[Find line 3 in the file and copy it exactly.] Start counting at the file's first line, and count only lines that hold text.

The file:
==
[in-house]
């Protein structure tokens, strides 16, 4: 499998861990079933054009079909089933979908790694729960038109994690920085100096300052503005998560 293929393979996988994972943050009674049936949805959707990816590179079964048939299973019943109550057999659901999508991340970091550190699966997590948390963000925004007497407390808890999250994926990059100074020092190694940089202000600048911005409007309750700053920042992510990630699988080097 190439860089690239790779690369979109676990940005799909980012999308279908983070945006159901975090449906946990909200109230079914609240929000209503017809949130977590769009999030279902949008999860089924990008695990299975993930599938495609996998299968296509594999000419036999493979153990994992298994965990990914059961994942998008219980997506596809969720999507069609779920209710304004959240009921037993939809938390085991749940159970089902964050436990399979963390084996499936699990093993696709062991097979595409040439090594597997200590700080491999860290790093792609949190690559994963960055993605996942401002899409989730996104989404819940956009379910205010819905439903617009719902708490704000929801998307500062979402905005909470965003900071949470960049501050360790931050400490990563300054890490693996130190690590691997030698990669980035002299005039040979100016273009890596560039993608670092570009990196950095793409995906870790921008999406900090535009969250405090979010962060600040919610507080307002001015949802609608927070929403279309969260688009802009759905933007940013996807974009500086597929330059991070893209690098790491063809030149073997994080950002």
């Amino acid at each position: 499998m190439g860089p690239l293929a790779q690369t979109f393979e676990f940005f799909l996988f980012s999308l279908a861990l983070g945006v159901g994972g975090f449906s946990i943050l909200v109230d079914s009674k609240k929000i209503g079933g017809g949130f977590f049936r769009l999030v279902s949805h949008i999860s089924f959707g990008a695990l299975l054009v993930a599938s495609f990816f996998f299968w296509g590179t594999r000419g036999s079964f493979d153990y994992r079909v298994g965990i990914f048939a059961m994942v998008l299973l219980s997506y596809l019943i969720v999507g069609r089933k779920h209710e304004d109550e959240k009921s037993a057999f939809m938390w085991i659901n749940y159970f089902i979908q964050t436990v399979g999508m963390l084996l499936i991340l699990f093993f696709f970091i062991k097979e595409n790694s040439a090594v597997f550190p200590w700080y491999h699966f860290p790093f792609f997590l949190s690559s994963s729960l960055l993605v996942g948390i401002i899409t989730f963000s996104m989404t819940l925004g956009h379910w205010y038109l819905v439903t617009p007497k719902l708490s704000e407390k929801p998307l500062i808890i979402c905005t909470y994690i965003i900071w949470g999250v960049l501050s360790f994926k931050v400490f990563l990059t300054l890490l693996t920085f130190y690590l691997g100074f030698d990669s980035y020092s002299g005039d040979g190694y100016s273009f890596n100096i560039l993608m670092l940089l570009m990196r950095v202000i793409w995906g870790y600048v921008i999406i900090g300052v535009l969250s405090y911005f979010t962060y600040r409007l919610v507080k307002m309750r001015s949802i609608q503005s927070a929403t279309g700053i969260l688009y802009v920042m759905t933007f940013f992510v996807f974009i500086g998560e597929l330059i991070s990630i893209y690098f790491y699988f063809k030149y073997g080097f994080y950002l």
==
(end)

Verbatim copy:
């Amino acid at each position: 499998m190439g860089p690239l293929a790779q690369t979109f393979e676990f940005f799909l996988f980012s999308l279908a861990l983070g945006v159901g994972g975090f449906s946990i943050l909200v109230d079914s009674k609240k929000i209503g079933g017809g949130f977590f049936r769009l999030v279902s949805h949008i999860s089924f959707g990008a695990l299975l054009v993930a599938s495609f990816f996998f299968w296509g590179t594999r000419g036999s079964f493979d153990y994992r079909v298994g965990i990914f048939a059961m994942v998008l299973l219980s997506y596809l019943i969720v999507g069609r089933k779920h209710e304004d109550e959240k009921s037993a057999f939809m938390w085991i659901n749940y159970f089902i979908q964050t436990v399979g999508m963390l084996l499936i991340l699990f093993f696709f970091i062991k097979e595409n790694s040439a090594v597997f550190p200590w700080y491999h699966f860290p790093f792609f997590l949190s690559s994963s729960l960055l993605v996942g948390i401002i899409t989730f963000s996104m989404t819940l925004g956009h379910w205010y038109l819905v439903t617009p007497k719902l708490s704000e407390k929801p998307l500062i808890i979402c905005t909470y994690i965003i900071w949470g999250v960049l501050s360790f994926k931050v400490f990563l990059t300054l890490l693996t920085f130190y690590l691997g100074f030698d990669s980035y020092s002299g005039d040979g190694y100016s273009f890596n100096i560039l993608m670092l940089l570009m990196r950095v202000i793409w995906g870790y600048v921008i999406i900090g300052v535009l969250s405090y911005f979010t962060y600040r409007l919610v507080k307002m309750r001015s949802i609608q503005s927070a929403t279309g700053i969260l688009y802009v920042m759905t933007f940013f992510v996807f974009i500086g998560e597929l330059i991070s990630i893209y690098f790491y699988f063809k030149y073997g080097f994080y950002l």